What is title insurance and do I really need it?
There are two types of title insurance, one is for lenders and is usually referred to as a loan policy of insurance and the other is for the owner of the real estate and is referred to as an owner’s policy of insurance. Although an owner’s policy of title insurance is not required, it is strongly recommended to every purchaser. Title insurance protects possibly the most important investment you will ever make. It provides you with protection against the loss of your property caused by somebody in the future finding a defect in your title and the peace of mind in knowing that the investment you have made in your home is safe. The loan policy protects the lender against loss due to unknown title defects. It also protects the lender’s interest from certain matters which may exist but are not known at the time of sale. This policy only protects the lender. It does not protect you. That’s why you need an owner’s policy, which can be issued at the same time as the loan policy for a nominal one-time fee. The owner’s policy of title insurance protects you in the event a claim is made against your title. It will provide you with legal representation and, if you lose the property due to a title claim, it will reimburse you for the equity in your home up to the face amount of the loan policy.
For more information, please view this video.
Why doesn’t the attorney discover title defects when title is examined?
The attorney carefully examines the title by reviewing public records; however, even the most thorough search cannot absolutely assure that no title hazards are present. In addition to matters shown by public records, other title problems may exist that cannot be disclosed in a search. A few examples of the most common hidden risks that can cause a loss of title or create an encumbrance on title are: false impersonation of the true owner of the property; forged deeds, releases or wills; undisclosed or missing heirs; instruments executed under invalid or expired power of attorney; mistakes in recording legal documents and improperly indexing by the Clerk’s Office; misinterpretations of wills or wills not properly probated; confusion due to similar or identical names; delivery of deeds after the death of former owner; deeds by persons of unsound mind; deeds by minors; deeds by persons supposedly single, but in fact married; liens for unpaid estate, inheritance, income or gift taxes; and fraud.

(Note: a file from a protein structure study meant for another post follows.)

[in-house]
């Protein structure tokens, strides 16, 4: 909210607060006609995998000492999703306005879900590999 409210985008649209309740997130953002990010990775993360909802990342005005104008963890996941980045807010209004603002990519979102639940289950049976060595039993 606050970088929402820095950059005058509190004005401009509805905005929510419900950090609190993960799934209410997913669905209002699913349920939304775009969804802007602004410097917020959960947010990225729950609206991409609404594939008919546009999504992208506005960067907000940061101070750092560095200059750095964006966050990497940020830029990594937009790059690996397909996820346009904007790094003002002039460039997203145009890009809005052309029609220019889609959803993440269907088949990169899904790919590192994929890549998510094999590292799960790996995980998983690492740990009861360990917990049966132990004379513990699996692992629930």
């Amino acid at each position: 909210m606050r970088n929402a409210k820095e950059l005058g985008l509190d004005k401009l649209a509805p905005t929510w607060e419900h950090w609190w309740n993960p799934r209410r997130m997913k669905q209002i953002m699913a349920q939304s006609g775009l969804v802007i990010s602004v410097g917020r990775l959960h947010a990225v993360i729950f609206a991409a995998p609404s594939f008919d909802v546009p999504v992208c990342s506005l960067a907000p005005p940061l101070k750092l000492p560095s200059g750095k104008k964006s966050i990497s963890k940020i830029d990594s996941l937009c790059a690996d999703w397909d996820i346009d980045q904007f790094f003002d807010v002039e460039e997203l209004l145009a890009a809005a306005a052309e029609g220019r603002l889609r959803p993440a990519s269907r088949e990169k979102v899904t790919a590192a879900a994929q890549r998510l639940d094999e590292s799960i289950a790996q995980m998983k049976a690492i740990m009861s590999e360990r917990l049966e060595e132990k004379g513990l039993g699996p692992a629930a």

Will you accept a check from me at my real estate closing?
Under Georgia’s Good Funds Law (which is codified at O.C.G.A. § 44-14-13), our firm IS NOT PERMITTED to close and fund a transaction until we have “collected funds” in our trust account. “Collected funds” means funds deposited, finally settled and credited to our trust account. Collected funds DOES NOT include certified, personal or cashier’s checks. If you will be paying money at closing, you must make advance arrangements with your bank to schedule a wire transfer to our trust account. It is highly recommended you speak with your bank several days in advance of your expected closing date to be sure there are no delays in your wire. Call us and we will provide you with wiring instructions.
Is sending my money through a wire transfer safe?
You may have heard the stories of cybercrime and wire fraud being on the rise. As a result of the ever increasing and sophisticated ways criminals develop to hack our computers, steal our information and commit fraud, we require specific protocols to be followed in the ordering of a wire transfer. If we are handling your real estate transaction, someone from the firm will contact you and communicate with you closely to ensure proper precautions are taken to minimize the risks of cybercrimes and wire fraud.